Japanese police wearing chemical protection suits search for victims inside the 20 kilometer radius around the Fukushima Daiichi nuclear power plant in Minamisoma, Fukushima prefecture, Japan, on April 15, 2011. A massive earthquake and ensuing tsunami on March 11 destroyed homes, killed thousands and caused a nuclear disaster. File photo by Keizo Mori/UPI | License Photo
HOUSTON, Aug. 22 (UPI) -- Researchers at the University of Texas Medical Branch have developed a new drug they say can protect victims of nuclear radiation poisoning.
According to the study, the single-dose injectable treatment can counter life-threatening effects of radiation -- especially those involving the gastrointestinal, or GI, tract -- if taken 24 hours after exposure. The research is published in the journal Laboratory Investigation.
The drug in question is the previously developed TP508, used initially to repair skin, bone and muscle tissues. It can stimulate cells to repair tissue by prompting healthy blood flow, lowering inflammation and protecting cells from death.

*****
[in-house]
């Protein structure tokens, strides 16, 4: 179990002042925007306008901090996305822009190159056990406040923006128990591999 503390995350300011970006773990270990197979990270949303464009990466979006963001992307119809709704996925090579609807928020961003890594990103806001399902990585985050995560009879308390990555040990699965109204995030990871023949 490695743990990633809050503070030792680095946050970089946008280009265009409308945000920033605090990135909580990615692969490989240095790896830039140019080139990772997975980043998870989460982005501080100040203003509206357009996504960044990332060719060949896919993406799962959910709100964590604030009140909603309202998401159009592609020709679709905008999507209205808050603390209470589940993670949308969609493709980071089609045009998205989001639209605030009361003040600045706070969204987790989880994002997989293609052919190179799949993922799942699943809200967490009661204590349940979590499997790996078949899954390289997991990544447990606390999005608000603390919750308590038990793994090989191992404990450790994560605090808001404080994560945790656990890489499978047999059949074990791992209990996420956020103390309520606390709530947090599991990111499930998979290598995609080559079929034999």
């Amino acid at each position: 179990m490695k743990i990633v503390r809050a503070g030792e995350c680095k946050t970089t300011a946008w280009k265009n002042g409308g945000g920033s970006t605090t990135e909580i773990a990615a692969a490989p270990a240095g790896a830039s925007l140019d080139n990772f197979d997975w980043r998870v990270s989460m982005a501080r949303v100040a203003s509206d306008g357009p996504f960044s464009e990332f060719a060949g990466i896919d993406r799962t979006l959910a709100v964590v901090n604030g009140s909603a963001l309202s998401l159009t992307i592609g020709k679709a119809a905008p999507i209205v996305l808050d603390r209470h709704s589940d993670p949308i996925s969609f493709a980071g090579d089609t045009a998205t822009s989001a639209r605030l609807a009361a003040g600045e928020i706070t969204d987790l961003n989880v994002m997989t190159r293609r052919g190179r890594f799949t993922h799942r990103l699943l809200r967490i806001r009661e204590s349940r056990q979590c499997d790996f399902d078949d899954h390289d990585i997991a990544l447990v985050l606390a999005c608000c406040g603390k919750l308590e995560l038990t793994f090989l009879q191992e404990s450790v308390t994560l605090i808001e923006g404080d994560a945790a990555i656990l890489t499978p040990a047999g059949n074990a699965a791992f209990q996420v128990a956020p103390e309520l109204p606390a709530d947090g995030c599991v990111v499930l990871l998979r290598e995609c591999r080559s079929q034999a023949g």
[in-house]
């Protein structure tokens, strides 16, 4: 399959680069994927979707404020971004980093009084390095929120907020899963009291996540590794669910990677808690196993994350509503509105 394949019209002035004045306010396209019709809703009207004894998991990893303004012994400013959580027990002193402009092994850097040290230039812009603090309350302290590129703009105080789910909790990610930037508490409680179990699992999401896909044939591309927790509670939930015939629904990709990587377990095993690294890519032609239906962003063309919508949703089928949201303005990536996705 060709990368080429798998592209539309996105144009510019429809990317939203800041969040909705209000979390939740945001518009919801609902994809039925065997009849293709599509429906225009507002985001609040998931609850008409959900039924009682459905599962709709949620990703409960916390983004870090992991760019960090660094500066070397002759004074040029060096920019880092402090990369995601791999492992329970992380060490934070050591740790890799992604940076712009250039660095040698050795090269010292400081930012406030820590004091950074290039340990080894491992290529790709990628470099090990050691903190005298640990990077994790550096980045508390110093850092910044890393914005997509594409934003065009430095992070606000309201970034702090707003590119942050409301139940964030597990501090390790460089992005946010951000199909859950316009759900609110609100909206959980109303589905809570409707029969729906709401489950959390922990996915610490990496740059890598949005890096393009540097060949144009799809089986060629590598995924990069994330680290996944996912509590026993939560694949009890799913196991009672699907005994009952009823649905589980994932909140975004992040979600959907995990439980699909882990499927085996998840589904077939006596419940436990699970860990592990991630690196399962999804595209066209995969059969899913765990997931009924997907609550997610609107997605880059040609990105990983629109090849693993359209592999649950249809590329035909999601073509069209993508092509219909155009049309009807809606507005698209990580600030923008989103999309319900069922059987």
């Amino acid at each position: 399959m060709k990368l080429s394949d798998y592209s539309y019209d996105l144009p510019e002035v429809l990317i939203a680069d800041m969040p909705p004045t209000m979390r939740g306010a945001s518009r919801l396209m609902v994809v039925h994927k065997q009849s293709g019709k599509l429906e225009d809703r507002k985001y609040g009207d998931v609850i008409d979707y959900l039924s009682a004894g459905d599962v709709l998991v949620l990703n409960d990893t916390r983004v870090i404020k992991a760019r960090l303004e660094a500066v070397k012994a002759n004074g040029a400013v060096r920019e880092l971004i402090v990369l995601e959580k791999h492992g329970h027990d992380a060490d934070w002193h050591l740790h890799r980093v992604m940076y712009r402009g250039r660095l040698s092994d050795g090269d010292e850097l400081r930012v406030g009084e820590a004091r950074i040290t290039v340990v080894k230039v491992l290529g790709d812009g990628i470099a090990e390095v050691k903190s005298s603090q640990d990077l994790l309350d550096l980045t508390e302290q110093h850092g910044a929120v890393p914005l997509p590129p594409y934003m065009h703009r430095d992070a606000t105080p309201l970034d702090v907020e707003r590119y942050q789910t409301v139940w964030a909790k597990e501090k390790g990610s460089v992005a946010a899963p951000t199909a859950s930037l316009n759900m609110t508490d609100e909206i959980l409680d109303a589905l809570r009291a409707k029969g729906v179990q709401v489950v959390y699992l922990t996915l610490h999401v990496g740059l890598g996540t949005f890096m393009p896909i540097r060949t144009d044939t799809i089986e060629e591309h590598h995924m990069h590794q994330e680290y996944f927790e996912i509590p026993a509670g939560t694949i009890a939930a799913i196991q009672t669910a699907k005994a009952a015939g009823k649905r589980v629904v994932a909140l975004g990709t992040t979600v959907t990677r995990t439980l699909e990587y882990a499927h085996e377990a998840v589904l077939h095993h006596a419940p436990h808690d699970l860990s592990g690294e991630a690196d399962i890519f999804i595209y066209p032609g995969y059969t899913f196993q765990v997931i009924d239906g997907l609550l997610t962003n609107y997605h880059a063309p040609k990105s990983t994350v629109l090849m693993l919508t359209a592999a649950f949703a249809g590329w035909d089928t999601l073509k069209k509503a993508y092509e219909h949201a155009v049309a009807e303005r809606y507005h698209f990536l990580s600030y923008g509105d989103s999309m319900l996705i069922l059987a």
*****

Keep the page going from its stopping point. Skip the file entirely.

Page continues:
Researchers injected mice with TP508 24 hours after potentially lethal radiation exposure, and found "significantly" increased survival rates and delayed mortality.
Nuclear radiation exposure can lead to several deadly effects, including the most prevalent GI toxicity syndrome, which results from destruction of the intestinal lining caused by radiation. The gastrointestinal damage decreases a victim's ability to absorb water causing infections, leakage, electrolyte imbalances and death.
"Because radiation-induced damage to the intestines plays such a key role in how well a person recovers from radiation exposure, it's crucial to develop novel medications capable of preventing GI damage," says UTMB adjunct professor Darrell Carney.
Lead researcher Carla Kantara said her team's results from experimenting with TP508 "suggest that the peptide may be an effective emergency nuclear countermeasure that could be delivered within 24 hours after exposure to increase survival and delay mortality, giving victims time to reach facilities for advanced medical treatment."
The National Institutes of Health and the UTMB Jeane B. Kempner Scholarship financially supported the team's research.